Arizona Gov. Katie Hobbs was sworn in Monday, becoming the state’s first Democratic governor in 14 years, but she’ll need to work across the aisle to get things done.
Hobbs will work with Republican majorities in the state legislature, and in a statement after taking office, she promised bipartisanship, saying, “the needs of Arizonans — not partisan politics — will always come first.”
“I will work with Republicans, Democrats, and independents to tackle our state’s biggest challenges,” Hobbs wrote.
Arizona Senate President Pro Tempore T.J. Shope, a Republican, said the legislative session could be a “less is more type of session.”
“We have not been in this situation with the divided government in Arizona for over a decade,” he said. “I’m one of the longest serving legislators, and I’ve never experienced it, so we’re all in a type of a brand new mode of operation.”
Shope said he believes they’ll be able to work with Hobbs on water and attracting businesses to the state, but issues including law enforcement and border security will be handled differently.
“I have to imagine that those are going to be things that are going to be dealt with much differently under a Hobbs administration than the Ducey or Brewer administrations of the past,” he said.
Hobbs said her priorities as governor would include education, water, abortion rights and making Arizona more affordable. Her first act as governor was signing an executive order Monday prohibiting employment discrimination in state hiring and promotion. On Tuesday, she asked the Arizona Department of Administration — which handles the state’s administrative and business operations — to expand paid family sick leave benefits for state employees.
Arizona voters say their top priorities for the state include immigration, the economy, education and long-term water supplies, according to a survey from the Center for the Future of Arizona, updated last year. The survey found 64% of likely voters said they prefer candidates who are willing to compromise.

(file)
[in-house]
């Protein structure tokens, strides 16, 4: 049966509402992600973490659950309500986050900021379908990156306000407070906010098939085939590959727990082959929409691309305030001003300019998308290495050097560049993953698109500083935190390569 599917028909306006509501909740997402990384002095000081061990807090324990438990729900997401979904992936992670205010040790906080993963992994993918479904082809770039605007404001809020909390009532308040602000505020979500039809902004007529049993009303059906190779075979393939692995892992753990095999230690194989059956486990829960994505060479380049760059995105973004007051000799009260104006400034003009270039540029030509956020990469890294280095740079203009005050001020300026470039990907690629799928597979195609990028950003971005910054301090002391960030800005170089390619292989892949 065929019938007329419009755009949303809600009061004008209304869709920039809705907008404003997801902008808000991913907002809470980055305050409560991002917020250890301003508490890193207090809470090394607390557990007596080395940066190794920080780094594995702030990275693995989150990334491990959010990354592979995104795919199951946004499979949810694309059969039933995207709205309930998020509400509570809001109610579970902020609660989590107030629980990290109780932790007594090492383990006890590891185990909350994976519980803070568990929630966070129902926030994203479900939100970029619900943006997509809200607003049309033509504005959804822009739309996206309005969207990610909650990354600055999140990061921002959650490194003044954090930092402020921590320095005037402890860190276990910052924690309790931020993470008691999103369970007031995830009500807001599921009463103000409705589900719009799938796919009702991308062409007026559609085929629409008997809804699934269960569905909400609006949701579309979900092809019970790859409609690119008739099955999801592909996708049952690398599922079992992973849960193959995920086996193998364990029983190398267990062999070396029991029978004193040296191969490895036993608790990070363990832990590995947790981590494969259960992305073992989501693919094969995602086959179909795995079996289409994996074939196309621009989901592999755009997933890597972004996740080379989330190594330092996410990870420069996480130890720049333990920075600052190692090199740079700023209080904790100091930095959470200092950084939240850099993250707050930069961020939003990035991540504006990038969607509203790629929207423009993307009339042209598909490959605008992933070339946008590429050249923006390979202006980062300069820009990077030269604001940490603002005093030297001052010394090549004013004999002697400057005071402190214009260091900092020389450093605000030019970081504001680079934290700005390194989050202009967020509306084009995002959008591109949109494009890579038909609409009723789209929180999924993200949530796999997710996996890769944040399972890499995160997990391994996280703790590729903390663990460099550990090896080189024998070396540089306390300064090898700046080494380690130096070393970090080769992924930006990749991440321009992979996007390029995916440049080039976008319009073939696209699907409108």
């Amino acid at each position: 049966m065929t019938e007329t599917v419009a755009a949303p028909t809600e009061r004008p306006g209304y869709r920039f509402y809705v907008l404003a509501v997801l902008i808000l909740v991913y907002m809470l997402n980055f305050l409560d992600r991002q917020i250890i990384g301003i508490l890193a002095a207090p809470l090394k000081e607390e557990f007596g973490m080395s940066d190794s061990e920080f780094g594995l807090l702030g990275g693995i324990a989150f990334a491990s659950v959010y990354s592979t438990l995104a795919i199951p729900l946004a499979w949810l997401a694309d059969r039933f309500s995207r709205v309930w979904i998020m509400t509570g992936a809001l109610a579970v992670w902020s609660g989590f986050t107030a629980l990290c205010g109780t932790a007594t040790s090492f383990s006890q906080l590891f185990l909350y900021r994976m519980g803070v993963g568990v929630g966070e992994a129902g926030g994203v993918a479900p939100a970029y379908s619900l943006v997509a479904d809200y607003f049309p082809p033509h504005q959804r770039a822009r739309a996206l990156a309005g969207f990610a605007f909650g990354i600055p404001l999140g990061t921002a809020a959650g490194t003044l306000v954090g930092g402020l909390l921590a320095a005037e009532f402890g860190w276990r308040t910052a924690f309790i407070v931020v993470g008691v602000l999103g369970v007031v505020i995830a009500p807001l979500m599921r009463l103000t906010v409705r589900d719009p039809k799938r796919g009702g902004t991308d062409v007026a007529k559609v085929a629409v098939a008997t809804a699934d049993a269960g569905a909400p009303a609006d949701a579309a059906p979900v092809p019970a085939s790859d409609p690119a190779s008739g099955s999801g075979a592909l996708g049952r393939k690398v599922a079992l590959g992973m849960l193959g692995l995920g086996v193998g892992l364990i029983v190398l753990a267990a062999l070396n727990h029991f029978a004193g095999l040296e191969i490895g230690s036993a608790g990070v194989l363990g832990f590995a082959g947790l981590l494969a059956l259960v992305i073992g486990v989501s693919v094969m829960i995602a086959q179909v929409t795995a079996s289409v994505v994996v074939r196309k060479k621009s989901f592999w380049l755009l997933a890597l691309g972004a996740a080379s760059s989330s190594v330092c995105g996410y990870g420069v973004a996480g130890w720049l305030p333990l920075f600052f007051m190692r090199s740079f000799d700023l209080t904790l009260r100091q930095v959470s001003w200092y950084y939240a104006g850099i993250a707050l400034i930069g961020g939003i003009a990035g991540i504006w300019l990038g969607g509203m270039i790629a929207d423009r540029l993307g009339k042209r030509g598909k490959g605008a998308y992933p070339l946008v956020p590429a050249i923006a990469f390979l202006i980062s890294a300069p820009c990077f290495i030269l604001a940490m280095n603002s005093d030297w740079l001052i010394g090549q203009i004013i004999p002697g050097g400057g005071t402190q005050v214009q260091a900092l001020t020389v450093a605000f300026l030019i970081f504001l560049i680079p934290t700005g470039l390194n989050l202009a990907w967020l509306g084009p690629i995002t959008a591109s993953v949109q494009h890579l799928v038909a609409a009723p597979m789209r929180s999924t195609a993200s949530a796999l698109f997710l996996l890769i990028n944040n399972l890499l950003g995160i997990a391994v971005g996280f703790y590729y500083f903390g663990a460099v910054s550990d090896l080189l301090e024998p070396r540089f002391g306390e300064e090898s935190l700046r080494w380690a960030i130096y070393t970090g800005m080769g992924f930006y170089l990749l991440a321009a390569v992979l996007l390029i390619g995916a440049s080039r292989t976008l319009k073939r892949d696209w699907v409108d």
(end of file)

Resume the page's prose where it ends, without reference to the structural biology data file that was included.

Hobbs’ narrow win over Republican Kari Lake in November’s election means she has less of a mandate than if she had a wider margin of victory, but her experience as a former state lawmaker could prove beneficial, said Kristoffer Shields, an assistant research professor at Rutgers University’s Eagleton Institute of Politics and historian at the Eagleton Center on the American Governor.
“The most effective approach is to start by finding common ground,” Shields said. “There are going to be times when it’s difficult, but that doesn’t mean that it’s ungovernable. There certainly are ways that she’ll be able to find to work with Republicans in the legislature.”
Arizona faces challenges including inflation, which reached 13% in August 2022, the highest rate in the U.S., according to the Bureau of Labor Statistics. Hobbs’ office says she wants to allow communities to build more affordable housing and address homelessness. The state also had to reduce its water allocation this year as the region faces a continuing mega-drought. Hobbs plans to establish a Governor’s Resiliency Office to secure the state’s water supply.
When it comes to border security, former Gov. Doug Ducey, a Republican, bused migrants to Washington, D.C., while he was in office, and had shipping containers installed along the border as a makeshift wall. Hobbs’ office called it “imperative” for the Biden administration to increase both border security and legal immigration and said she wants to increase funding for sheriffs and local law enforcement at the border, as well as community centers and hospitals.
Since the U.S. Supreme Court’s Dobbs decision last year, abortion policy in Arizona has been in limbo because of dueling bans passed in 1864 and 2022. Hobbs said she would call a special legislative session to repeal the earlier ban, but after the Arizona Appeals Court ruled doctors couldn’t be punished for breaking a law passed before Arizona could become a state, her spokeswoman said the session would be unnecessary. The state now has a 15-week ban.
Hobbs was sworn in during a private ceremony in Phoenix with a public inaugural ceremony to be held Thursday. Still to come will be her first state of the state address and budget proposal. Ducey left a note for Hobbs after leaving office congratulating her on her win, telling her that she and her family were in his prayers and that he was only a phone call away.